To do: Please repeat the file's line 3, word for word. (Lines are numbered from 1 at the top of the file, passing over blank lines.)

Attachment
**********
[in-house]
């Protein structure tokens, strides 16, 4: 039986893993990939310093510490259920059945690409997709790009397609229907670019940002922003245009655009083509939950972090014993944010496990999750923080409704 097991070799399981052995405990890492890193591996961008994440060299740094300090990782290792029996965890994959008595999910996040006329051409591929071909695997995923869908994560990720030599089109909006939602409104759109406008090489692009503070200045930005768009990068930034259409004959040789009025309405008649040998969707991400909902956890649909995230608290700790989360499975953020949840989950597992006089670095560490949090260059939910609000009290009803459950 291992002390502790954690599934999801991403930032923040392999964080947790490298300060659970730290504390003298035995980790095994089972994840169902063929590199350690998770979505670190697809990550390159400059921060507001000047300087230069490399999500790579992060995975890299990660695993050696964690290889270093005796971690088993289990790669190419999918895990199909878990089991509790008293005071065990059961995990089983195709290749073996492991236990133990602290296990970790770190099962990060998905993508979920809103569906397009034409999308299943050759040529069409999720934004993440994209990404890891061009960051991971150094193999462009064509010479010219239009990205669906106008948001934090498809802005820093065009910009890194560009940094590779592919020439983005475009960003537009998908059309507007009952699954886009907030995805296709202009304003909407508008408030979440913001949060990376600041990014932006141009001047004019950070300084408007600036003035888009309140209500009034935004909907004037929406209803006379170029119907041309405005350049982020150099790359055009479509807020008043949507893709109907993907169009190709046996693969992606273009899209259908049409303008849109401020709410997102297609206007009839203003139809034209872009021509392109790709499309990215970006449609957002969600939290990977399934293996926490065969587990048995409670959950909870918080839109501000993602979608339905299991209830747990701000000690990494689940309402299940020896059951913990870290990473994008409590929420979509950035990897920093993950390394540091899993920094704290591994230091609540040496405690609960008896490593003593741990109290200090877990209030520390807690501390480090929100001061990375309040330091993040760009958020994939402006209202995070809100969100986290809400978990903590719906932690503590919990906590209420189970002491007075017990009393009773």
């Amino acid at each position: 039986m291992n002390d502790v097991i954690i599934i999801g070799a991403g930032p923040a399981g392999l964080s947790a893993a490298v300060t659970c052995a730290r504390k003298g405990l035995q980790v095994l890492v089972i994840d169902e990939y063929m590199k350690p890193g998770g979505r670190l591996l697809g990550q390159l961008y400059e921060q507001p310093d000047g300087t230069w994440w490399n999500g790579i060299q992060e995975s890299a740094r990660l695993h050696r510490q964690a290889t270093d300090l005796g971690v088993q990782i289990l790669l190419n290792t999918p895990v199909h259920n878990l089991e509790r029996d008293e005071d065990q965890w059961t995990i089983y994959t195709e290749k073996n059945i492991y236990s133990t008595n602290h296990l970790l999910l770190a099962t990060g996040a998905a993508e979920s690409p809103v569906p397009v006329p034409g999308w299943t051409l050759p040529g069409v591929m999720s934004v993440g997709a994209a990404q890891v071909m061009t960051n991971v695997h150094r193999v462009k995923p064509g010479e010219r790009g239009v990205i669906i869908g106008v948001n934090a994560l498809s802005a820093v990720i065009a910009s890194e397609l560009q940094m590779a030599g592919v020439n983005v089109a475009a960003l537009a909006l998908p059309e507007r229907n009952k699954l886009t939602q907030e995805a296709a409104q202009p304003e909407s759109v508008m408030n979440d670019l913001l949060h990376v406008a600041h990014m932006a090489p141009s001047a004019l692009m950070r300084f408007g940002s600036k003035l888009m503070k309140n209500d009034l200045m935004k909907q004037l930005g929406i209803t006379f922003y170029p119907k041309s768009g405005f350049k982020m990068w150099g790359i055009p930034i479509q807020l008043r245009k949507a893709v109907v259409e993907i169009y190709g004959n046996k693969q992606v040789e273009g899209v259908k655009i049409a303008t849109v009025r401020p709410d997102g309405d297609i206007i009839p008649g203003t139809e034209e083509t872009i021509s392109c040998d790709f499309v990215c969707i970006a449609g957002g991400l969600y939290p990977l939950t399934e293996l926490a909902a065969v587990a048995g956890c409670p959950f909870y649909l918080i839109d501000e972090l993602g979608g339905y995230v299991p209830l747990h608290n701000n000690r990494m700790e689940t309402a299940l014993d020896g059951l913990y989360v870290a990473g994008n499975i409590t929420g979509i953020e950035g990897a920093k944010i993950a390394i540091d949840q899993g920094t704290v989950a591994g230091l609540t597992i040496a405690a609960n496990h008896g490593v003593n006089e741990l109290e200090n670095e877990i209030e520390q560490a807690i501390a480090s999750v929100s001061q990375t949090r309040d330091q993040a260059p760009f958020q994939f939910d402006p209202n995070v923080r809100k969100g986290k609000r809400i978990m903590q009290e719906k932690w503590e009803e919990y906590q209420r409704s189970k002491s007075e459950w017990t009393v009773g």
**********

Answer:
């Amino acid at each position: 039986m291992n002390d502790v097991i954690i599934i999801g070799a991403g930032p923040a399981g392999l964080s947790a893993a490298v300060t659970c052995a730290r504390k003298g405990l035995q980790v095994l890492v089972i994840d169902e990939y063929m590199k350690p890193g998770g979505r670190l591996l697809g990550q390159l961008y400059e921060q507001p310093d000047g300087t230069w994440w490399n999500g790579i060299q992060e995975s890299a740094r990660l695993h050696r510490q964690a290889t270093d300090l005796g971690v088993q990782i289990l790669l190419n290792t999918p895990v199909h259920n878990l089991e509790r029996d008293e005071d065990q965890w059961t995990i089983y994959t195709e290749k073996n059945i492991y236990s133990t008595n602290h296990l970790l999910l770190a099962t990060g996040a998905a993508e979920s690409p809103v569906p397009v006329p034409g999308w299943t051409l050759p040529g069409v591929m999720s934004v993440g997709a994209a990404q890891v071909m061009t960051n991971v695997h150094r193999v462009k995923p064509g010479e010219r790009g239009v990205i669906i869908g106008v948001n934090a994560l498809s802005a820093v990720i065009a910009s890194e397609l560009q940094m590779a030599g592919v020439n983005v089109a475009a960003l537009a909006l998908p059309e507007r229907n009952k699954l886009t939602q907030e995805a296709a409104q202009p304003e909407s759109v508008m408030n979440d670019l913001l949060h990376v406008a600041h990014m932006a090489p141009s001047a004019l692009m950070r300084f408007g940002s600036k003035l888009m503070k309140n209500d009034l200045m935004k909907q004037l930005g929406i209803t006379f922003y170029p119907k041309s768009g405005f350049k982020m990068w150099g790359i055009p930034i479509q807020l008043r245009k949507a893709v109907v259409e993907i169009y190709g004959n046996k693969q992606v040789e273009g899209v259908k655009i049409a303008t849109v009025r401020p709410d997102g309405d297609i206007i009839p008649g203003t139809e034209e083509t872009i021509s392109c040998d790709f499309v990215c969707i970006a449609g957002g991400l969600y939290p990977l939950t399934e293996l926490a909902a065969v587990a048995g956890c409670p959950f909870y649909l918080i839109d501000e972090l993602g979608g339905y995230v299991p209830l747990h608290n701000n000690r990494m700790e689940t309402a299940l014993d020896g059951l913990y989360v870290a990473g994008n499975i409590t929420g979509i953020e950035g990897a920093k944010i993950a390394i540091d949840q899993g920094t704290v989950a591994g230091l609540t597992i040496a405690a609960n496990h008896g490593v003593n006089e741990l109290e200090n670095e877990i209030e520390q560490a807690i501390a480090s999750v929100s001061q990375t949090r309040d330091q993040a260059p760009f958020q994939f939910d402006p209202n995070v923080r809100k969100g986290k609000r809400i978990m903590q009290e719906k932690w503590e009803e919990y906590q209420r409704s189970k002491s007075e459950w017990t009393v009773g």